Last week I received an email from a man who said the poem had been helpful to him during his (happily successful) battle with cancer. He was writing however, not to thank me, but to berate me for doing what he saw as turning the poem into “an industry.” (I assume he meant writing books, having a website and teaching etc.) Of course, he did not realize I had done all of these things for many years before the poem had been written and shared, and he had not read any of the books. Still he told me that “Oprah would be proud,” and he was “disappointed.”
The week before, a woman in Australia also named Oriah emailed. When I responded with a couple of comments about how I came to have the name she replied that she had already read this information on my website and was “disappointed” that I had only given what she assumed was a cut and paste reply.
Assuming we are not living in a hermitage, disappointing the expectations of others is something we all experience. Others- spouses, off-spring, co-workers, neighbours, friends and family- can and will have ideas about who we are and what we should or shouldn’t do. An even slightly more public life expands the opportunity for expectations and inevitable disappointments. I find it useful to notice my reactions to the disappointment of those who only know me through my work in the world, if I want to get a sense of how I am affected by the disappointments of those who are closer to me.
My first response to the above emails was a kind of who-the-hell-do-you-think-you-are moment. Then, after I calmed down, I realized (of course) that their disappointments, like their expectations, are theirs and have little or nothing to do with me.
But I don’t want to dismiss how difficult it can be to disappoint others. Because developing the willingness and ability to disappoint others (not deliberately but just by being ourselves) is really a key factor if we are to have any hope of living true to our deepest selves. If I try endlessly to keep everyone else happy (ie- fulfilling their expectations of me) I will truly not be able to tell what my body, heart, mind and soul need or desire.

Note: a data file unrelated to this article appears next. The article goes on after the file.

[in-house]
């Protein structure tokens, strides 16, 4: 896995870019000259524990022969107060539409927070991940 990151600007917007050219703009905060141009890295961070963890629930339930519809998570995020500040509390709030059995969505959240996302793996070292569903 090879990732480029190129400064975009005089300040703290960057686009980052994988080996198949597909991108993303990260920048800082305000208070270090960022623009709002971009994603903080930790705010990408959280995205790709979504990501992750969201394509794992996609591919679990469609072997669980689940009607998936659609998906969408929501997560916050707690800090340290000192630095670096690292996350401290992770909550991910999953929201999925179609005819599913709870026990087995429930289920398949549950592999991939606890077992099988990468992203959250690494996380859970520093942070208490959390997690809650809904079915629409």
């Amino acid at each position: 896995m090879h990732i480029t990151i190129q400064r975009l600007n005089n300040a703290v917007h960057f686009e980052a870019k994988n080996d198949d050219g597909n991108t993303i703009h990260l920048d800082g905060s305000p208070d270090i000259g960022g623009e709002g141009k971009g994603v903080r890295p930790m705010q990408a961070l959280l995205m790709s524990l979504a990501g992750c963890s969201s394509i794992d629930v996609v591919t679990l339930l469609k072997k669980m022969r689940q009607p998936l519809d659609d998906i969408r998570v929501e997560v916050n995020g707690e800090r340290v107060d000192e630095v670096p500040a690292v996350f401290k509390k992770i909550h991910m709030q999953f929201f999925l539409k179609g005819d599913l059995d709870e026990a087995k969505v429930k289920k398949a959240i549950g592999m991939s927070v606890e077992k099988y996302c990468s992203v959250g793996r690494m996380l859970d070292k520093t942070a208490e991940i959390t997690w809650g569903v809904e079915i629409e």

I have no magic formula for being able to disappoint others to be true to ourselves, but a crucial first step is to bring to consciousness our own fears about and difficulties with disappointing others. Do we feel we have to avoid disappointing others to earn love, and our place on the planet? (Two things that cannot and do not have to be earned.) If these fears are running us unconsciously it will be pretty hard to counteract them. If, on the other hand, we have some awareness of how hard it is to disappoint others, we can watch for that twinge of guilt or rage or fear and keep walking toward what calls us anyway.
When the people we love are disappointed in us it is harder than it is with relative strangers. As Jeff and I separate I am aware of how disappointed we each have been in the other and are in ourselves. I have failed to be who he thought, hoped, and believed I was. Some of this has nothing to do with me. His thoughts, hopes and beliefs were his, based on his needs, his projections, his unlived life. (Just as my thoughts, hopes and beliefs about him are mine.) But, of course, when we love another we cannot help but ache when the other is hurt and even, sometimes, wish (or try) to be who they want and think they need us to be. It just doesn’t work.